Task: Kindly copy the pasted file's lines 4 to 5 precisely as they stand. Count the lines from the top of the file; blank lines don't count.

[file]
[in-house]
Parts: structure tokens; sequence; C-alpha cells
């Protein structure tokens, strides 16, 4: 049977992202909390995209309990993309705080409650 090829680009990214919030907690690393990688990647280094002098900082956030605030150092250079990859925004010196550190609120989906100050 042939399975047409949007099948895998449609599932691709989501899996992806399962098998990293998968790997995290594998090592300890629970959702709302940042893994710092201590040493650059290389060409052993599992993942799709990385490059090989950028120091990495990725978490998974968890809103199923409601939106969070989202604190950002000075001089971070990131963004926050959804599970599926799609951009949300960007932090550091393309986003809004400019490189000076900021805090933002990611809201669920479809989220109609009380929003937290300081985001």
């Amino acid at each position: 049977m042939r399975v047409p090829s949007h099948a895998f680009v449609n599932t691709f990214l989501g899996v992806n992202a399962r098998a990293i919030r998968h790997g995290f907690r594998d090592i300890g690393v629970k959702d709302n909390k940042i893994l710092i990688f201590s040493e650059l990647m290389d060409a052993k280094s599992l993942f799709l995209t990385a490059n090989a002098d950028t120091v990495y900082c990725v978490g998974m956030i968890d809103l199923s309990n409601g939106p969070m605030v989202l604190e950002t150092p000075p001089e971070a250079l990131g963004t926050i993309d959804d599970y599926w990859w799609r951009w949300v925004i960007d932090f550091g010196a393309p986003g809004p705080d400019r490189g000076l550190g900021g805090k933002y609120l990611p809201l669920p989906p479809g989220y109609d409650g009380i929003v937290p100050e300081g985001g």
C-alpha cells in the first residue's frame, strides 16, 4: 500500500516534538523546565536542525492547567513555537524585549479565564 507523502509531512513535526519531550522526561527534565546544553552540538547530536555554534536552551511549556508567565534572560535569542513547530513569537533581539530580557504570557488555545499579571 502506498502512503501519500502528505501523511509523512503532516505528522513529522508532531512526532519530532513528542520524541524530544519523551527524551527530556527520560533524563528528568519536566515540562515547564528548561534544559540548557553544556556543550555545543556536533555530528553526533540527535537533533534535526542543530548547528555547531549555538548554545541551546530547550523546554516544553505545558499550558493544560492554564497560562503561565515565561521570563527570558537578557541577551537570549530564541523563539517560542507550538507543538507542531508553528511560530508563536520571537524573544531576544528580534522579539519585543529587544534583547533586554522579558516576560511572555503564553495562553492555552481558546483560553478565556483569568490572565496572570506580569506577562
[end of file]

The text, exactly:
């Amino acid at each position: 049977m042939r399975v047409p090829s949007h099948a895998f680009v449609n599932t691709f990214l989501g899996v992806n992202a399962r098998a990293i919030r998968h790997g995290f907690r594998d090592i300890g690393v629970k959702d709302n909390k940042i893994l710092i990688f201590s040493e650059l990647m290389d060409a052993k280094s599992l993942f799709l995209t990385a490059n090989a002098d950028t120091v990495y900082c990725v978490g998974m956030i968890d809103l199923s309990n409601g939106p969070m605030v989202l604190e950002t150092p000075p001089e971070a250079l990131g963004t926050i993309d959804d599970y599926w990859w799609r951009w949300v925004i960007d932090f550091g010196a393309p986003g809004p705080d400019r490189g000076l550190g900021g805090k933002y609120l990611p809201l669920p989906p479809g989220y109609d409650g009380i929003v937290p100050e300081g985001g």
C-alpha cells in the first residue's frame, strides 16, 4: 500500500516534538523546565536542525492547567513555537524585549479565564 507523502509531512513535526519531550522526561527534565546544553552540538547530536555554534536552551511549556508567565534572560535569542513547530513569537533581539530580557504570557488555545499579571 502506498502512503501519500502528505501523511509523512503532516505528522513529522508532531512526532519530532513528542520524541524530544519523551527524551527530556527520560533524563528528568519536566515540562515547564528548561534544559540548557553544556556543550555545543556536533555530528553526533540527535537533533534535526542543530548547528555547531549555538548554545541551546530547550523546554516544553505545558499550558493544560492554564497560562503561565515565561521570563527570558537578557541577551537570549530564541523563539517560542507550538507543538507542531508553528511560530508563536520571537524573544531576544528580534522579539519585543529587544534583547533586554522579558516576560511572555503564553495562553492555552481558546483560553478565556483569568490572565496572570506580569506577562